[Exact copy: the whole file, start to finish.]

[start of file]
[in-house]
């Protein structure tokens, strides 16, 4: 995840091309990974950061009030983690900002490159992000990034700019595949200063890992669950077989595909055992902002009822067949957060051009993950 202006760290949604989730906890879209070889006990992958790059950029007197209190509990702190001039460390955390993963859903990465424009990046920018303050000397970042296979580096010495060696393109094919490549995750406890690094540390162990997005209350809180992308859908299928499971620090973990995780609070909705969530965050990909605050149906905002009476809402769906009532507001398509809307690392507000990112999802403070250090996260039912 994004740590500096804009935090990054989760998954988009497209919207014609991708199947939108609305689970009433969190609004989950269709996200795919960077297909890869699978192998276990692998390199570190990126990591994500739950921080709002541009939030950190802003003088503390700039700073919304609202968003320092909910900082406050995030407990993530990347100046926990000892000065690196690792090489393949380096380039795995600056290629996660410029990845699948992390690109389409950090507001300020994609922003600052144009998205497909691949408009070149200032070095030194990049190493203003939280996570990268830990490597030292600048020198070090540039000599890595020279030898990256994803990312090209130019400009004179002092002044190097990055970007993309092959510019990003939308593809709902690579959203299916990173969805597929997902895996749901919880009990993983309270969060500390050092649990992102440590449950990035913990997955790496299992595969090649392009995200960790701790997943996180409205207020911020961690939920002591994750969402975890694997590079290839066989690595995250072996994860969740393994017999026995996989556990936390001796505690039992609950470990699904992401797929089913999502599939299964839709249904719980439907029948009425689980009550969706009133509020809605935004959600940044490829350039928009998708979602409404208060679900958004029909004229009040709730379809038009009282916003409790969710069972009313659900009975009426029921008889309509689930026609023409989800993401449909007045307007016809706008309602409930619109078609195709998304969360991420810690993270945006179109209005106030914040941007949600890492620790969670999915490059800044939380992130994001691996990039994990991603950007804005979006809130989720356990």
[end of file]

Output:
[in-house]
């Protein structure tokens, strides 16, 4: 995840091309990974950061009030983690900002490159992000990034700019595949200063890992669950077989595909055992902002009822067949957060051009993950 202006760290949604989730906890879209070889006990992958790059950029007197209190509990702190001039460390955390993963859903990465424009990046920018303050000397970042296979580096010495060696393109094919490549995750406890690094540390162990997005209350809180992308859908299928499971620090973990995780609070909705969530965050990909605050149906905002009476809402769906009532507001398509809307690392507000990112999802403070250090996260039912 994004740590500096804009935090990054989760998954988009497209919207014609991708199947939108609305689970009433969190609004989950269709996200795919960077297909890869699978192998276990692998390199570190990126990591994500739950921080709002541009939030950190802003003088503390700039700073919304609202968003320092909910900082406050995030407990993530990347100046926990000892000065690196690792090489393949380096380039795995600056290629996660410029990845699948992390690109389409950090507001300020994609922003600052144009998205497909691949408009070149200032070095030194990049190493203003939280996570990268830990490597030292600048020198070090540039000599890595020279030898990256994803990312090209130019400009004179002092002044190097990055970007993309092959510019990003939308593809709902690579959203299916990173969805597929997902895996749901919880009990993983309270969060500390050092649990992102440590449950990035913990997955790496299992595969090649392009995200960790701790997943996180409205207020911020961690939920002591994750969402975890694997590079290839066989690595995250072996994860969740393994017999026995996989556990936390001796505690039992609950470990699904992401797929089913999502599939299964839709249904719980439907029948009425689980009550969706009133509020809605935004959600940044490829350039928009998708979602409404208060679900958004029909004229009040709730379809038009009282916003409790969710069972009313659900009975009426029921008889309509689930026609023409989800993401449909007045307007016809706008309602409930619109078609195709998304969360991420810690993270945006179109209005106030914040941007949600890492620790969670999915490059800044939380992130994001691996990039994990991603950007804005979006809130989720356990």